The new CFP must follow the scientific recommendations if it wants to provide a future for European fishermen and save the resource.

  • Adapt fisheries management to relevant scales

The main shortcoming of the CFP is that major decisions taken in Brussels are often difficult to apply locally. The CFP should set common objectives, define timeframes and the means provided to managers.

Then, management plans must be thought out and implemented at the scale of fisheries so that they are adapted to the context and understood and accepted by professionals.

  • Ecosystem approach

The CFP cannot simply regulate the volume and the minimum catch size. It must take into account all the potential disturbances generated by the different fishing techniques. In this context, it aims at eliminating discards – the specimens caught and discarded often dead at sea – and at limiting the impact of fishing gear on the marine environment. Healthy populations of marine species not only depend on the management of their reconstitution; but also require a good state of marine ecosystems as a whole. Thus, habitats and food chain restored, stocks of “targeted species” will be better off.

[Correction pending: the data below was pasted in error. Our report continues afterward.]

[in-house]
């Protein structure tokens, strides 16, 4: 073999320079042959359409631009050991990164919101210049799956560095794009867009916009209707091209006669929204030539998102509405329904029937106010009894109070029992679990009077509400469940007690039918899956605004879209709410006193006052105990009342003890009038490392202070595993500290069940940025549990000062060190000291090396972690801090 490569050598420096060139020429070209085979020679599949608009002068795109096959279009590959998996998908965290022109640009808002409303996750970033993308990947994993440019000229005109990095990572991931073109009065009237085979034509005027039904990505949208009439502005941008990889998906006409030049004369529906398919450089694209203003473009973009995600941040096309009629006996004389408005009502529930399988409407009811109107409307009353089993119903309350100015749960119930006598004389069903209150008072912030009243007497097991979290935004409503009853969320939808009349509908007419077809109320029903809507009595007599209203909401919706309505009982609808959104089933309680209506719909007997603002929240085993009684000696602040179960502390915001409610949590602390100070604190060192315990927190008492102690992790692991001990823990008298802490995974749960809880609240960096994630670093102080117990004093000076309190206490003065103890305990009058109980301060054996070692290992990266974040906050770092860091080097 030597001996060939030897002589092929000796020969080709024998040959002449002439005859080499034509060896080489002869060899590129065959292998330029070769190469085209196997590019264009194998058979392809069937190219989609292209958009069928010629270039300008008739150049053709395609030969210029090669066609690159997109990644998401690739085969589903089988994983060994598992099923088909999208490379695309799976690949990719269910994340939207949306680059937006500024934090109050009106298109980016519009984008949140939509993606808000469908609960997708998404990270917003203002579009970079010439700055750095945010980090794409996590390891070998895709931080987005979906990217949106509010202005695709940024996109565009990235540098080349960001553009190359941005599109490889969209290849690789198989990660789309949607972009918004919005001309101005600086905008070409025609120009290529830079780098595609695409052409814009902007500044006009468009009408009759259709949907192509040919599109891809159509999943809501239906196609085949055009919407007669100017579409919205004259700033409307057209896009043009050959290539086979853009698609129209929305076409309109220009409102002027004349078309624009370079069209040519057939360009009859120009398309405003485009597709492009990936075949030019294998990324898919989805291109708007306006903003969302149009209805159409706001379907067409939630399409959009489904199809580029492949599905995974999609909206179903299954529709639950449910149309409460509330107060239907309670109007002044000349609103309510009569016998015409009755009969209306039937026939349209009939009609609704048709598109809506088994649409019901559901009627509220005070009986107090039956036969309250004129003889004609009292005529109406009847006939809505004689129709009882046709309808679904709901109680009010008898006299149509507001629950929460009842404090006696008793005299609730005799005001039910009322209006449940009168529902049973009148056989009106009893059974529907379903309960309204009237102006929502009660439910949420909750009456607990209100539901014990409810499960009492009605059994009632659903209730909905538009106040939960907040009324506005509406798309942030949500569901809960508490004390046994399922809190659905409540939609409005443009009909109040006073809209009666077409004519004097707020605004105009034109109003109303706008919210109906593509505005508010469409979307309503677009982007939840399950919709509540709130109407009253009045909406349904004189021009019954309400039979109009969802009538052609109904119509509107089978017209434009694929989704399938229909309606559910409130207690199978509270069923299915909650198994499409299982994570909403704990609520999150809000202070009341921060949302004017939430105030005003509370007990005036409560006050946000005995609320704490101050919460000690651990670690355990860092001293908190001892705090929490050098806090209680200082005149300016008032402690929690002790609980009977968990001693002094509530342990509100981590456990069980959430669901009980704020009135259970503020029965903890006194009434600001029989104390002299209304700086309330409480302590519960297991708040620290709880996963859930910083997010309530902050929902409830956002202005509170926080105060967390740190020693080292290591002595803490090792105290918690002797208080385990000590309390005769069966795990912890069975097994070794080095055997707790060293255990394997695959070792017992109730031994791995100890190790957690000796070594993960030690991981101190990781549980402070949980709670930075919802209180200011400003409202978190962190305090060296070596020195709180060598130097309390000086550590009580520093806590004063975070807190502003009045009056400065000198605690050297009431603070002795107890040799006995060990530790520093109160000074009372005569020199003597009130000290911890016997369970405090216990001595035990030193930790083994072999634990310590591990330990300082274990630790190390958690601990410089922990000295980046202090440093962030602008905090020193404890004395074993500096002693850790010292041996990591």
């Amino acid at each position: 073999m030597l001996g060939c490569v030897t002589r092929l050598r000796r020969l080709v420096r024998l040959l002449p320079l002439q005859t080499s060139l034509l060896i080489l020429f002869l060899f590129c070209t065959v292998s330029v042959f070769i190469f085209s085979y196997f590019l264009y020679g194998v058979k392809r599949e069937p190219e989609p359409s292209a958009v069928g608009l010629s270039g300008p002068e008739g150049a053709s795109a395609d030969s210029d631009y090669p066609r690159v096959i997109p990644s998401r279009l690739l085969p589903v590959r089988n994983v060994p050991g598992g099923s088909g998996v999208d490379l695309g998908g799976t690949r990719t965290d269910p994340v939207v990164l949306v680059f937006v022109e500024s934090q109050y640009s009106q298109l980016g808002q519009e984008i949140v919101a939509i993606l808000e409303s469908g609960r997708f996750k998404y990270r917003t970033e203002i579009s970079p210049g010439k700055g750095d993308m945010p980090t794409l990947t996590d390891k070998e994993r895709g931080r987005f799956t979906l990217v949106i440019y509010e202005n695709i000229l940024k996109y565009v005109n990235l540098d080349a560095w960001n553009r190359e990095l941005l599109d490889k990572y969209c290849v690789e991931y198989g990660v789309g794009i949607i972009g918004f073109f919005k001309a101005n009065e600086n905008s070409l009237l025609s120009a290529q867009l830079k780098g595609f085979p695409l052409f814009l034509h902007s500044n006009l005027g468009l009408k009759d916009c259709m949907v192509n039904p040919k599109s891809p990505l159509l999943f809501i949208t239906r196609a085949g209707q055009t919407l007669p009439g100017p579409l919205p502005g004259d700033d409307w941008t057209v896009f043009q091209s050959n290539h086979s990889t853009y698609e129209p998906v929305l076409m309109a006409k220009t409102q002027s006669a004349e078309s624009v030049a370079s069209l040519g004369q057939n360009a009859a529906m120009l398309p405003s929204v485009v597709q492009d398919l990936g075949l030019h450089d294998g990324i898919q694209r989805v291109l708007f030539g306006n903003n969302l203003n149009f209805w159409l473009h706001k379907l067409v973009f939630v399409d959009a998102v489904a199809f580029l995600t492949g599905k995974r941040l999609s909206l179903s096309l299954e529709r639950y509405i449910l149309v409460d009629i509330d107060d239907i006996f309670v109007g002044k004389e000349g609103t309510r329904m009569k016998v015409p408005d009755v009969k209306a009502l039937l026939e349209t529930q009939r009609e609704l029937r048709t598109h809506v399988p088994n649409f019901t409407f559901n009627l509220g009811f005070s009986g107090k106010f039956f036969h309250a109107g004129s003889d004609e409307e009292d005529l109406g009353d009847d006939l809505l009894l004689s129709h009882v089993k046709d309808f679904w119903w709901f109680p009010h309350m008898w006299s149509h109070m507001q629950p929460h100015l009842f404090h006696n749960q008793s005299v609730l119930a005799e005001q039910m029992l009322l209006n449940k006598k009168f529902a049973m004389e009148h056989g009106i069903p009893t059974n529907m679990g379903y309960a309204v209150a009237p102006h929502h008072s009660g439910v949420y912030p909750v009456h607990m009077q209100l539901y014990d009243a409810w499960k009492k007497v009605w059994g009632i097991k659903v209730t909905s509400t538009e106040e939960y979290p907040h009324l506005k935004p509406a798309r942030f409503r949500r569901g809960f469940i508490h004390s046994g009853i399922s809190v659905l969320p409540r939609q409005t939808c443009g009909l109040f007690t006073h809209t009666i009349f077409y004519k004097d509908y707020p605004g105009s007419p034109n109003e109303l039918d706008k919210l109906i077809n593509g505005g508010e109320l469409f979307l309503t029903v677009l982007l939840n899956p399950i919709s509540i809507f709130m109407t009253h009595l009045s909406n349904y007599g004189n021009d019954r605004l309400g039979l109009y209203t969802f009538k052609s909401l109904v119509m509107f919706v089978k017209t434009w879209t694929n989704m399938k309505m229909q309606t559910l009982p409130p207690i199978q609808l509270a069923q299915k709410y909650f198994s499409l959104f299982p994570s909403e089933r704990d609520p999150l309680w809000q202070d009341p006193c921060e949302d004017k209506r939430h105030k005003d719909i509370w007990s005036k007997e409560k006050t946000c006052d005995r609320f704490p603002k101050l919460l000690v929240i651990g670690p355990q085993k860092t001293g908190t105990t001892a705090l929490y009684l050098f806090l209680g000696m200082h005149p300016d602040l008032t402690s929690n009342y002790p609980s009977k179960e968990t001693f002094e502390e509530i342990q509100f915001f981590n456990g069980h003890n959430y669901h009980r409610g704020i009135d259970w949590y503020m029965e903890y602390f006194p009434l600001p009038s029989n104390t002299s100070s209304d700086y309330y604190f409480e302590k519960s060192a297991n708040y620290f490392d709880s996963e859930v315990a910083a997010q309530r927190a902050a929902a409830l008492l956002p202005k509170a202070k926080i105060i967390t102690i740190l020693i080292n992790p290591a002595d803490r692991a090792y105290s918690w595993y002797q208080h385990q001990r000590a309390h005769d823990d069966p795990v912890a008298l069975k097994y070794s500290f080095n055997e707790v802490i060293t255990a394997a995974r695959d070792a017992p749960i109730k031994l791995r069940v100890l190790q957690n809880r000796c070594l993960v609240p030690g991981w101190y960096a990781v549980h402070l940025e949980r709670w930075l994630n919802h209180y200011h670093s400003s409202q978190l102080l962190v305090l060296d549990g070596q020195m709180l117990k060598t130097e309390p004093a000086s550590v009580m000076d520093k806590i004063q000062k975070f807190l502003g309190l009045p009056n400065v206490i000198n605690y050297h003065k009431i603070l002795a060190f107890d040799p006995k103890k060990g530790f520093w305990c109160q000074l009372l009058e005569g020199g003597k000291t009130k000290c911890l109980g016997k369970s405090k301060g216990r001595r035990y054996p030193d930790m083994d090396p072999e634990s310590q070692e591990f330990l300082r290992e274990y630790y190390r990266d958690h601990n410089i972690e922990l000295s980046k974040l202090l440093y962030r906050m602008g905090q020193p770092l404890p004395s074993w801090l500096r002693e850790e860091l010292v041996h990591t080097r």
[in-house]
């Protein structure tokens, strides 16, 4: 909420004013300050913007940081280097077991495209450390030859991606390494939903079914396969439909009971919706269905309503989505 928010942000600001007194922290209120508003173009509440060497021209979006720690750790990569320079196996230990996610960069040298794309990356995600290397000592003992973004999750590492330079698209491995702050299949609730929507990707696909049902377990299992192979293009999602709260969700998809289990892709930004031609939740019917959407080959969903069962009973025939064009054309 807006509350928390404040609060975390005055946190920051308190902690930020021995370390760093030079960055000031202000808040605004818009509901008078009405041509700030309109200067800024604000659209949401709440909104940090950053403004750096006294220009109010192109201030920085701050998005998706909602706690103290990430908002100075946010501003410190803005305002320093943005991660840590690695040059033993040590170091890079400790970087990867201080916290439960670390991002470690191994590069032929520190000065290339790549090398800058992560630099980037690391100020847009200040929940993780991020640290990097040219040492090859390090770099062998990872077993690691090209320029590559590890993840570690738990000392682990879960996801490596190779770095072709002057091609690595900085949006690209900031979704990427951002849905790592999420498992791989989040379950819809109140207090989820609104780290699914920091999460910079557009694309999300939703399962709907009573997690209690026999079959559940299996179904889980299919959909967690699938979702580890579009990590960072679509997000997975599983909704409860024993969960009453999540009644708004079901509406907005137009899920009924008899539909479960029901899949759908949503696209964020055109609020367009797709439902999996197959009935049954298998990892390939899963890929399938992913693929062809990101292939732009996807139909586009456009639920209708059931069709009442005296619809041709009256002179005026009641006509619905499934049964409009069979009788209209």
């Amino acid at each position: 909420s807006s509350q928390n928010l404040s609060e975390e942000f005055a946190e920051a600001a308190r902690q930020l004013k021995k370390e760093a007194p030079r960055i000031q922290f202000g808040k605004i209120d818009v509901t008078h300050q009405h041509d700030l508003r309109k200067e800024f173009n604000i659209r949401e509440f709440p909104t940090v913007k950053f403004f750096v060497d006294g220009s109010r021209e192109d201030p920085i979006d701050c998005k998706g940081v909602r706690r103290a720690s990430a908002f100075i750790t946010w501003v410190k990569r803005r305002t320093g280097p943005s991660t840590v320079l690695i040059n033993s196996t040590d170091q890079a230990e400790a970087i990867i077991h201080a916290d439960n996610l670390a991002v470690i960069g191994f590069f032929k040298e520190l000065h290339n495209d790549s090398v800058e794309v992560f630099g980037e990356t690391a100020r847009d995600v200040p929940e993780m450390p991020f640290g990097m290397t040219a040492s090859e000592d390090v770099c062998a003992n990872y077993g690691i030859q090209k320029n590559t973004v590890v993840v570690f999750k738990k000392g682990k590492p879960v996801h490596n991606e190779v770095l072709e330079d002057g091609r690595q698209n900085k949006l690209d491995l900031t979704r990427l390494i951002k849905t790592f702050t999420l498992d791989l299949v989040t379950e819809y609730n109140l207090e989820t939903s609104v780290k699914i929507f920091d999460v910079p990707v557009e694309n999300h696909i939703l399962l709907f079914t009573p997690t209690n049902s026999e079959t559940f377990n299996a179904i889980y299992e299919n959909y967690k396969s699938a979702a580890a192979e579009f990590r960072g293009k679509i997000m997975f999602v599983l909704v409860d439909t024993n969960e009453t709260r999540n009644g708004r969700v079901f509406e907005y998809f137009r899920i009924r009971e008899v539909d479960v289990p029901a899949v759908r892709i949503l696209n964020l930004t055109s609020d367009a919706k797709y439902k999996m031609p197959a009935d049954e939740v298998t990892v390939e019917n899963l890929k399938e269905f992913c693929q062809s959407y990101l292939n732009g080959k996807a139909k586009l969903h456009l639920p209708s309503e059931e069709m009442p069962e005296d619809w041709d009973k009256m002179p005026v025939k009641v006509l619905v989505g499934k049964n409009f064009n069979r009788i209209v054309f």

• Strengthening and tightening of controls and sanctions

The main downside of the CFP is its laxity in terms of control and sanction. Any kind of fishing management model of fisheries can work if its rules are not applied. It is more economically efficient to “cheat” by considering the potential fines than respect the rules, it is the balance of the CFP that is undermined. Thus, it is necessary to strengthen the means of control and implement genuinely dissuasive penalties.